It all started with a borrowed library book on knitting for Texas-based artist Magda Sayeg. Teaching herself how to knit during her teens, Sayeg is now known as the originator of yarn bombing and has gone on to bring colour and life to many an ordinary object and location throughout the world by adorning them with hand-knitted covers.
“My first piece was a stop sign pole – well my very first piece was my door handle – but the stop sign pole truly was the act of yarn bombing,” says Sayeg. “Little did I know the broader implications of what I was doing, the fact that it was going to resonate across the globe.” Sayeg’s textile graffiti has since covered buses in Mexico, sculptures in France and food carts in Taiwan.
The element of surprise is essential for Sayeg: “My work lives in public spaces and is supposed to have this unexpected dialogue with the world. From the start, I have been really intrigued by people’s reactions and started creating more and more in response to the reactions.”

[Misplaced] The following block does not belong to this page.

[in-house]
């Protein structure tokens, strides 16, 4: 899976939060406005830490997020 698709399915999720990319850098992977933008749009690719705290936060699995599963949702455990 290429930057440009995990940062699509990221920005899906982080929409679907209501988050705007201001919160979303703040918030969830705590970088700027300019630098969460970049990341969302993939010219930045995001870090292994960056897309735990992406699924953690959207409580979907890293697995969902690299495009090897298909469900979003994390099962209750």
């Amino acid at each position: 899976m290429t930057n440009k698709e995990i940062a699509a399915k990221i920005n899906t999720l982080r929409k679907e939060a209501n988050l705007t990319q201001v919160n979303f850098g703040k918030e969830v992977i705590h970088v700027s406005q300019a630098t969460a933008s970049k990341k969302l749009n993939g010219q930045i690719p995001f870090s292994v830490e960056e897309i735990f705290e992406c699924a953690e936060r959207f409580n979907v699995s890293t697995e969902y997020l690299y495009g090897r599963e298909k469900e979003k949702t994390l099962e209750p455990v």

She believes that the intensely positive public feedback is a response to the overdevelopment of urban surrounds. “In a way, it [yarn bombing] is empowering [you] to take back a little bit of your own environment. We live around such visual pollution [that] we become desensitised to it and we don’t even complain about it anymore. This act of kindness, this act of humanity is nice and refreshing.”
When creating an artwork, Sayeg doesn’t spend every waking second knitting. Instead, she has a team of knitters (sometime as many as 15 helpers) who have their own looms, plus a team that installs the artwork. For her piece in the Strand Arcade, Sayeg wrapped two six-metre tall fibreglass gum trees in colourful Australian wool. When asked about choosing the colours for her designs, she explains that “colour is one of the most exciting processes that I go through. It’s fun for me to take a colour that is normally not very pretty or unpopular or maybe even dated and try to bring it to life by adding more colours.”
Working with The Campaign for Wool on their initiative to promote the benefits of wool, Sayeg reveals, “I got to use Australian merino wool from Nundle Woollen Mill. It is really pleasant. It’s beautiful to touch and it’s a really wonderful experience. If I had it my way, I’d always be working with something like that.”